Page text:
Wednesday, October 20, 2010

Houses for Haiti Update

    I want to thank all of you who contributed to Houses for Haiti; we've reached and even surpassed our goal of $1600. Our grand total was $2,110! Shelley asked if instead of building one home we'd be willing to help rebuild two homes. One is for a woman and her baby who are living in rubble. They don't have enough space to put up one of the wood houses, so instead "we" will build them a smaller, concrete house. The rest of the money will repair the wall and put a new roof on the home of a family of six. Two more Haitian families will have a home thanks to you! Shelley said that construction on these projects will be starting any time, and she will share before and after pics which I'm so excited to see.
    Please continue to keep the people of Haiti, Shelley and Corrigan, and the ministry of Apparent Project in your prayers. Also, as you think of Christmas giving, would you consider some "alternate" gifts to help the people of Haiti? You could sponsor a child, purchase much needed supplies from AP's Amazon wish list, sponsor an artisan, or host a jewelry party. (For those of you who are local, I'm going to be having a jewelry party mid-November. This beautiful, handmade jewelry makes a great gift while helping those in need.) There are other ways to help on their website.
    Again, thanks to all who contributed money, posted about it on your blogs or facebook, helped with the yard sales, donated items, prayed, and told your friends about it. May God bless you for blessing others! Stay tuned for pictures of "our" houses going up!

Monday, September 20, 2010

The Gyspy (A Poem by Peregrine)

Here's a little poem Peregrine wrote this morning for school. We were looking at a painting and he thought this up on his own; I didn't ask him to do it. I helped him with a few lines. 

The Gypsy
by Peregrine (age 7)

The Gypsies come and the Gypsies go
Whether it rains or whether it snows.
And hardly anybody knows
What they have and what they know.
Then one day a Gypsy small
Came from his old wagon tall
Asking for a bit of food
And as I was in a pleasant mood
I gave him some of the family bread
Then with a thankful heart he said
“Thank you very, very much
For giving me this little lunch!”
He reached into his pouch of things
And from it he pulled a golden ring.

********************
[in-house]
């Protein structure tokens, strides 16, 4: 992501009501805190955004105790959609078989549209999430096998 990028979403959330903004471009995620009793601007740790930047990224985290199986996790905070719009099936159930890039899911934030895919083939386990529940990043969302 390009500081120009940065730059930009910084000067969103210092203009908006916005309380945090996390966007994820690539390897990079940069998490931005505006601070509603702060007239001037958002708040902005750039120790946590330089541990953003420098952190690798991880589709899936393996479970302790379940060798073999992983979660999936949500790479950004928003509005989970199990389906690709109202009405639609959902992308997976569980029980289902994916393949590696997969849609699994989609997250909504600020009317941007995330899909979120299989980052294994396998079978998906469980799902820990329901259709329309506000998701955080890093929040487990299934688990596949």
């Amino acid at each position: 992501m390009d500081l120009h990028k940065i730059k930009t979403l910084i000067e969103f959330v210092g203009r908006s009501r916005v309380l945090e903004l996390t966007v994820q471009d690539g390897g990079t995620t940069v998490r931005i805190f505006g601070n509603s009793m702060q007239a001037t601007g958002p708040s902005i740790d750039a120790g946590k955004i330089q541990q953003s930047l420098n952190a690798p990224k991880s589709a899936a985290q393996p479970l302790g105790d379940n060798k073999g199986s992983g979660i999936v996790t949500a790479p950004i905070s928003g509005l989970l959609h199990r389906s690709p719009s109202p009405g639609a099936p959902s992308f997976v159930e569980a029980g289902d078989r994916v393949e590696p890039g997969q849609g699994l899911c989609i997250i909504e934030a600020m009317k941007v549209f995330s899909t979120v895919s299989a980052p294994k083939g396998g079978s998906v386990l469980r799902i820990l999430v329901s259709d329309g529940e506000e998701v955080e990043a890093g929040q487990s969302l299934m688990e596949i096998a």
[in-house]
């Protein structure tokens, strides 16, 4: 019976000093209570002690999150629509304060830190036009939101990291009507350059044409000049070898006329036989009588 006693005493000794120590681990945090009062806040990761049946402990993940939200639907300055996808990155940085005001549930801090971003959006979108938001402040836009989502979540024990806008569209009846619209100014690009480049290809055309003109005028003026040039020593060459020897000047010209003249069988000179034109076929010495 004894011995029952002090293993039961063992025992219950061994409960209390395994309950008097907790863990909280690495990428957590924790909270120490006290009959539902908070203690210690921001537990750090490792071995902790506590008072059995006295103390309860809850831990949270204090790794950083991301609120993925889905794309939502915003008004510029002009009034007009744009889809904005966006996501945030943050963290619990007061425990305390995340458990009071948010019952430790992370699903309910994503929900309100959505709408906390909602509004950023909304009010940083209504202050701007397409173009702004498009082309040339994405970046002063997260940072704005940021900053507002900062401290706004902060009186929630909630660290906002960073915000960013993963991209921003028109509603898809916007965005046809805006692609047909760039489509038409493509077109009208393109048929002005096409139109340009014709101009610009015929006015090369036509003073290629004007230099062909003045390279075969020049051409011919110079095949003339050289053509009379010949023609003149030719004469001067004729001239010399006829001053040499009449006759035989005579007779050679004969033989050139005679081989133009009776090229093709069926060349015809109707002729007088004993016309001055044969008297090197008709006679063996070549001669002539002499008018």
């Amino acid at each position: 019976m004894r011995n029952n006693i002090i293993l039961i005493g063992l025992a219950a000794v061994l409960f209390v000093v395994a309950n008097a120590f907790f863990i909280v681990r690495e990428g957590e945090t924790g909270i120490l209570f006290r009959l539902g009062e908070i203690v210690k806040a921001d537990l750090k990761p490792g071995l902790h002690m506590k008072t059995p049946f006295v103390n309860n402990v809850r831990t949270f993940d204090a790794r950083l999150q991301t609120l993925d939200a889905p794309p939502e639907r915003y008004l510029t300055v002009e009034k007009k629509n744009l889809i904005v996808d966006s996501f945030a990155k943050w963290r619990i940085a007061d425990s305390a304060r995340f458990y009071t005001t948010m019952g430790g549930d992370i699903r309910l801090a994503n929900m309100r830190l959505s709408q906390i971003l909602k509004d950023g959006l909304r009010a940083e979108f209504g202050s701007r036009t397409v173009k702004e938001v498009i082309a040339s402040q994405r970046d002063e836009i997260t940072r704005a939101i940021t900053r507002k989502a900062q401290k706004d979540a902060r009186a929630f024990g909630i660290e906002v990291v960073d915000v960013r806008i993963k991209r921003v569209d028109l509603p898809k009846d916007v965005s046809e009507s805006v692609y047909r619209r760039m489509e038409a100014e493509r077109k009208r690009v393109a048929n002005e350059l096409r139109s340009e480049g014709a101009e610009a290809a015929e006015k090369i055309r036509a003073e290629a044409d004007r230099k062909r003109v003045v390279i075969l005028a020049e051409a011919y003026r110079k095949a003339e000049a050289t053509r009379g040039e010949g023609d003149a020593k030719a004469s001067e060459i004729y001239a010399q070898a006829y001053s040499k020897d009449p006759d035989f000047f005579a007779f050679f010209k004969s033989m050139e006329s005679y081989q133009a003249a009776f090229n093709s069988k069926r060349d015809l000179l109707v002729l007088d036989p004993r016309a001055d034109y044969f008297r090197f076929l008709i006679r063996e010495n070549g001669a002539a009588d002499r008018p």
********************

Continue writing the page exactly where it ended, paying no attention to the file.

With joy he handed it to me
And it was a pleasure to see.
Away he went, the Gypsy small,
Off again to his wagon tall.
And as he left he waved goodbye
And there was a twinkle in his eye.
And that’s all I know of the Gypsy small
Who went away in his wagon tall
As all Gypsies come and all Gypsies go
Whether it rains or whether is snows.

Author’s Note: As a young poet it’s hard to think up morals for the poems and think up the poems themselves; it’s hard to do that too. (But it can still be fun!) This poem was based on one of the pictures in our school lessons. I’m going to keep on writing poems for a long time. (That is, mom’s going to type them, and I think them up.) Adios for now, Peregrine 

Thursday, September 09, 2010

No Child Left Behind

It's never too early to start on their education, right? 

Tuesday, September 07, 2010

Houses for Haiti- Update and Giveaways!

First, I want to thank those of you who have contributed to our Houses for Haiti campaign! We've raised over $750 and are  almost half of the way to our goal of $1600. We're that much closer to being able to build a house for a homeless Haitian family. Please consider joining this great project.
This week I have a couple of items that were donated to help raise money... I feel a tel-a-thon coming on! Any of these would make a great gift for someone or a nice treat for you! 

This is a super cute vintage style apron in a whimsical butterfly print with coordinating aqua trim.  It's made of soft cotton and ties around the back and at the neck.